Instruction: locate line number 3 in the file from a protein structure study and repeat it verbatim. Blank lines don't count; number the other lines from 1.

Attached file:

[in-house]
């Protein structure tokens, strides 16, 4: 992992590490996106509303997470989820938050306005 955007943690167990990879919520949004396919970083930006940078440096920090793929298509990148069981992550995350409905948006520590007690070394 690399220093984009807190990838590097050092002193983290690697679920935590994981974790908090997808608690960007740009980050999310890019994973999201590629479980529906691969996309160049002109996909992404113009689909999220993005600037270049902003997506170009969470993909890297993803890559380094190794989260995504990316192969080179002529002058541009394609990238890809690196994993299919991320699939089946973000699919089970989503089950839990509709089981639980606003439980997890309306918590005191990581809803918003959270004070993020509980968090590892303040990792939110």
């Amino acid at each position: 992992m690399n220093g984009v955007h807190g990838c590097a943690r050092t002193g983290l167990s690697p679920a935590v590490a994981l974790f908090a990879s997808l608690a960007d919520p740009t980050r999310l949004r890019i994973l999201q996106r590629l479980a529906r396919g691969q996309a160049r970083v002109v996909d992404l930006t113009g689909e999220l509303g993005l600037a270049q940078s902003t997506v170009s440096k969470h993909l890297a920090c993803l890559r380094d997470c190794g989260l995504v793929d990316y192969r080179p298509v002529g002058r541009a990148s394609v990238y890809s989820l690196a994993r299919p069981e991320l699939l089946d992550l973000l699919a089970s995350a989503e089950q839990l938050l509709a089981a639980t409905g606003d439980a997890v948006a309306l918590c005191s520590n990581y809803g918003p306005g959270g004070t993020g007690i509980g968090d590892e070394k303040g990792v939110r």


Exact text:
């Amino acid at each position: 992992m690399n220093g984009v955007h807190g990838c590097a943690r050092t002193g983290l167990s690697p679920a935590v590490a994981l974790f908090a990879s997808l608690a960007d919520p740009t980050r999310l949004r890019i994973l999201q996106r590629l479980a529906r396919g691969q996309a160049r970083v002109v996909d992404l930006t113009g689909e999220l509303g993005l600037a270049q940078s902003t997506v170009s440096k969470h993909l890297a920090c993803l890559r380094d997470c190794g989260l995504v793929d990316y192969r080179p298509v002529g002058r541009a990148s394609v990238y890809s989820l690196a994993r299919p069981e991320l699939l089946d992550l973000l699919a089970s995350a989503e089950q839990l938050l509709a089981a639980t409905g606003d439980a997890v948006a309306l918590c005191s520590n990581y809803g918003p306005g959270g004070t993020g007690i509980g968090d590892e070394k303040g990792v939110r």